In 1960, Amul launched its iconic mascot, Amul Girl, which changed the course of advertising campaigns across the globe. It takes a real genius to establish a brand's esteemed identity through generations, and the branding duo of Eustace Fernandes (Amul logo) and Sylvester DaCunha (Amul copy) deserves all the appreciation they receive. Sylvester DaCunha left Amul girl in tears on 20th June 2023.

Rebranding Update:

In 2019, Amul went under a makeover process. The goal was to create a modern look of this classic brand.

Progress Log:

Making an exception with the renowned Amul girl, the rest of the design had a finessing session to sketch a cleaner look.

Along with the design, the Amul tagline, "Taste of India" has now become 'Taste of India since 1946".

2. Amrutanjan

Origins Log:

Founded in -1893 by Kasinathuni Nageswara Rao Pantulu


Born out of Chennai, Amrutanjan is a household name in South India and more so, all over India. You can not possibly miss the memorable jingle, "Aah se aah tak" of this pain relieving product, as going by the history sheet of Indian advertisements. Amrutanjan is one of the first Indian brands to devise ads on idiot boxes.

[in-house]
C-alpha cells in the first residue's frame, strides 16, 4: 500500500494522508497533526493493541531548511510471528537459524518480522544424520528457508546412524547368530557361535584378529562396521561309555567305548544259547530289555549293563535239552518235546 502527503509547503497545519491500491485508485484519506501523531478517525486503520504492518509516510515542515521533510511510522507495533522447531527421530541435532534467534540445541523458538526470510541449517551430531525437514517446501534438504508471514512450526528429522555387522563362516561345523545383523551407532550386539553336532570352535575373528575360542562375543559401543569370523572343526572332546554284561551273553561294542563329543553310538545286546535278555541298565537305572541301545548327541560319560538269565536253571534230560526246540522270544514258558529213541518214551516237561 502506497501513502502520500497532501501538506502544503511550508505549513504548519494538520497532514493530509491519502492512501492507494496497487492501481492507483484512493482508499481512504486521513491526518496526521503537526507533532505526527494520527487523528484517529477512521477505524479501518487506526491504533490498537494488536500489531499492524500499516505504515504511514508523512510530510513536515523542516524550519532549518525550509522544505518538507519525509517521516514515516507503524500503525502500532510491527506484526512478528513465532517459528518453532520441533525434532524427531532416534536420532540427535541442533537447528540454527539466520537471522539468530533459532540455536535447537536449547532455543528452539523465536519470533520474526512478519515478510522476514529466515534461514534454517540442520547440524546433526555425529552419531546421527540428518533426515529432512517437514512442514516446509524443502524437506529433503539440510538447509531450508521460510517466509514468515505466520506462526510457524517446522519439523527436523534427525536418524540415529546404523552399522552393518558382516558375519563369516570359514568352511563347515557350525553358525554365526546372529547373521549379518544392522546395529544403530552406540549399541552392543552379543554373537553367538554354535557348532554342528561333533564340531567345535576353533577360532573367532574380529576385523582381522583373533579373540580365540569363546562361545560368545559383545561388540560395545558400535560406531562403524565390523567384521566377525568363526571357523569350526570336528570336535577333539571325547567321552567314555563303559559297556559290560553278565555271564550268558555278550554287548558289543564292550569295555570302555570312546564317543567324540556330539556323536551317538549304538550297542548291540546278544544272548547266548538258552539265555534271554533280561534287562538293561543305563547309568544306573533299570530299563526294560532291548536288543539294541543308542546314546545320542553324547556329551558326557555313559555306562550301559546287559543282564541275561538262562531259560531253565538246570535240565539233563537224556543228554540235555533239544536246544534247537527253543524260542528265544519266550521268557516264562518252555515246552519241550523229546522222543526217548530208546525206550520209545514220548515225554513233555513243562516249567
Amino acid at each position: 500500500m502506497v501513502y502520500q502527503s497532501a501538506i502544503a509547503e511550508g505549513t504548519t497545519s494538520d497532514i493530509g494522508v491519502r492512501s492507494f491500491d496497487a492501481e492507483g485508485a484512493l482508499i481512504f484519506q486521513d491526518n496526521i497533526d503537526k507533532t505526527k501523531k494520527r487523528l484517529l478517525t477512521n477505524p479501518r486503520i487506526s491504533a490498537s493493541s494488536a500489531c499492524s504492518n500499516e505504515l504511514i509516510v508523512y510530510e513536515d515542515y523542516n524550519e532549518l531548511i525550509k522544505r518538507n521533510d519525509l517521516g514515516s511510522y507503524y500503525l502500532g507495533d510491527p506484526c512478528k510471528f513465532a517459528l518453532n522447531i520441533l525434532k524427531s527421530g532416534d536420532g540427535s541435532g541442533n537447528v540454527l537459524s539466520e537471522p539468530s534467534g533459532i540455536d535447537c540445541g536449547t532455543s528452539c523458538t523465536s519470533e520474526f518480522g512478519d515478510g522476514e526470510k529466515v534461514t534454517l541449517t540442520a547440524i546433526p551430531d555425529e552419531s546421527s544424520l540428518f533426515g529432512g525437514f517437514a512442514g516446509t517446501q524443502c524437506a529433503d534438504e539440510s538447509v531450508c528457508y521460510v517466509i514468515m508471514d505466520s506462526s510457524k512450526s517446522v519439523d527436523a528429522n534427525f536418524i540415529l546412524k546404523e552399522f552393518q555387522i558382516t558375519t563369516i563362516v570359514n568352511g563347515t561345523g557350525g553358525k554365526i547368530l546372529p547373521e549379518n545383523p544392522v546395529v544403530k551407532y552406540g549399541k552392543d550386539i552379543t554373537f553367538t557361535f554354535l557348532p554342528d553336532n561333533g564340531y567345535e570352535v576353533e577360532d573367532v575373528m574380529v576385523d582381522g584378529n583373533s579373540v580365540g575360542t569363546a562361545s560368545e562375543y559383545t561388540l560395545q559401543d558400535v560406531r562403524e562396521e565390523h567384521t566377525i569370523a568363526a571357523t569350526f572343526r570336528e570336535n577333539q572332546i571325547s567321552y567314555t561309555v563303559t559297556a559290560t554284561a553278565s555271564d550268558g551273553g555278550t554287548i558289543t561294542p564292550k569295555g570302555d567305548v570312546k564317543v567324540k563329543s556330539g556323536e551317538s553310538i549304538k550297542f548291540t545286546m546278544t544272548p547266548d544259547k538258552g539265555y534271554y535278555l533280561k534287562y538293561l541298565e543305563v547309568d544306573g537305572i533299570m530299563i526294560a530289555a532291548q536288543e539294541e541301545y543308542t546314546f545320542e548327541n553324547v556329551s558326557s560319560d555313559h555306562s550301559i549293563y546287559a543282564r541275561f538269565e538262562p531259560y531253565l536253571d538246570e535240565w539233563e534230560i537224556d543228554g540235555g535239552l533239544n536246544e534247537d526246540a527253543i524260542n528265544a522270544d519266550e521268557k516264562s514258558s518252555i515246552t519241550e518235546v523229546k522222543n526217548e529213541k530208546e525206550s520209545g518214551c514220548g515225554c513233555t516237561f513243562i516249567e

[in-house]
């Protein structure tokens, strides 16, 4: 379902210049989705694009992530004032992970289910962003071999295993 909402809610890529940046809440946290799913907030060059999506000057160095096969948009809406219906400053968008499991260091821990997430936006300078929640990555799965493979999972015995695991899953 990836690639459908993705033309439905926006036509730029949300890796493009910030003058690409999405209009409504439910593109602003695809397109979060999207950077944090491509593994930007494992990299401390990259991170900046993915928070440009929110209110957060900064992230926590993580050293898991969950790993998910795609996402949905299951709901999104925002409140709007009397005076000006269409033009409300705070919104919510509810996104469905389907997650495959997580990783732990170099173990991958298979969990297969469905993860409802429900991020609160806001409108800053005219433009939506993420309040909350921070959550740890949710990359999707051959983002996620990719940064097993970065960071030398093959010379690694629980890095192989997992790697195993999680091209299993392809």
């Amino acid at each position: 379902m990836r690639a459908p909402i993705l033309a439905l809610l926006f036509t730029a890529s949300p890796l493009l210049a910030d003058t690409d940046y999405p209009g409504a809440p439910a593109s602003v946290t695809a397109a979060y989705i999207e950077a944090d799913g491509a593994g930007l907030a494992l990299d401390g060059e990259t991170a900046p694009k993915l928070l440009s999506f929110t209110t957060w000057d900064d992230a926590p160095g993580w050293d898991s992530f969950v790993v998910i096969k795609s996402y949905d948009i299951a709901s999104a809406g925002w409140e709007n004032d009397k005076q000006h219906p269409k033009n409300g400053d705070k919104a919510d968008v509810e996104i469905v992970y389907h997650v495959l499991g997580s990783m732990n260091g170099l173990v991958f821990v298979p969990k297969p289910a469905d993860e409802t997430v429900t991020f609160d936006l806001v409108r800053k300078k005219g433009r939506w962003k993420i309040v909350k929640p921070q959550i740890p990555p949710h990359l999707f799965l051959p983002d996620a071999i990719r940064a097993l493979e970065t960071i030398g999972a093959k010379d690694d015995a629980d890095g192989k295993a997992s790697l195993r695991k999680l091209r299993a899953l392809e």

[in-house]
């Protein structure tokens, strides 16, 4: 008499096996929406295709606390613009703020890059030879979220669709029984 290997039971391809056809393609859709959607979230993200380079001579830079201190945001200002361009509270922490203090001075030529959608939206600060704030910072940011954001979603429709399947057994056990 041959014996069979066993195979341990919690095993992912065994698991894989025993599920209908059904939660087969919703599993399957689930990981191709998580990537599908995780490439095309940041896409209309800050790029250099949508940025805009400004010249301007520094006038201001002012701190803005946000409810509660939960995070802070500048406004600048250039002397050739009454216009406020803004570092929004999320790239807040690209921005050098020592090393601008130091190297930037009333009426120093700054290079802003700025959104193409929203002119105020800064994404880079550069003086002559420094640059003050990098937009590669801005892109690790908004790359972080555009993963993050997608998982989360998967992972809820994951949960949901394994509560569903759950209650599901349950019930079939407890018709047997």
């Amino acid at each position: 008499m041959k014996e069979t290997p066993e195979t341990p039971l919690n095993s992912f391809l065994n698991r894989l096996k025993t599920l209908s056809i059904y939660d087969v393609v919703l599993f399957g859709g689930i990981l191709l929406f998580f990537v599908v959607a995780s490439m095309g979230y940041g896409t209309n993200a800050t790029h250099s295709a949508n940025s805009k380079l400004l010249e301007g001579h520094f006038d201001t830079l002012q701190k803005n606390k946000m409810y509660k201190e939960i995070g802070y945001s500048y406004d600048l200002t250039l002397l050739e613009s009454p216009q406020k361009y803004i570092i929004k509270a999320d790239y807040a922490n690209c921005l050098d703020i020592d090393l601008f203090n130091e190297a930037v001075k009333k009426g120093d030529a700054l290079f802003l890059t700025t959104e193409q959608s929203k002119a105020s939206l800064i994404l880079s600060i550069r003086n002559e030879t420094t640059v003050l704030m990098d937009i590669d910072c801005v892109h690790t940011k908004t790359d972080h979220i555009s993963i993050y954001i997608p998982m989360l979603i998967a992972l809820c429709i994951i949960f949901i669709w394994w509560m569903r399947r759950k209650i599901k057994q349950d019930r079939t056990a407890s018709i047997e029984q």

The man behind Amrutanjan Healthcare, Nageswara Rao, was a journalist and freedom fighter. Prominently, he used a creative hack to advertise his product by selling Amrutanjan at music concerts, free-of-cost. This effectively made the brand famous.

Rebranding Update:

Amrutanjan has undergone multiple rebrandings over the years. From the contemporary rejuvenation to signing the legendary actor, Mithun Chakraborty, for the advertising campaign, this brand has kept its pace along the ever-changing shape of the design world.

Progress Log:

In 2011, Amrutanjan introduced a new logo and tagline. The new logo has the brand name in cursive typography with the tagline - "Pure healthy essence". This design is set to exude a youthful and modern look, ensuring a connection with a younger key demographic.

3. MTR Foods

Origins Log:

Founded in -1924 by the Maiya Brothers (Yajnanarayana Maiya and Ganappayya Maiya)


MTR is the story of the Maiya Brothers who started one of the leading food companies in India from scratch. What started as a small restaurant in Bangalore by the name of Mavalli Tiffin Room became a multimillion brand.

Mavalli Tiffin Room was known for its delicious taste and ultra-hygienic standards of cooking practices. In 1975, during a period of national emergency, restaurants were enforced to cut down the prices of their food services. But, instead of compromising the quality of food, MTR planned to begin an entrepreneurial journey. This is where the era of foods in packets came into existence.

As of 2023, MTR is commemorating its 99 years of legacy; closest to hitting a century of indomitable reputation in the branding world.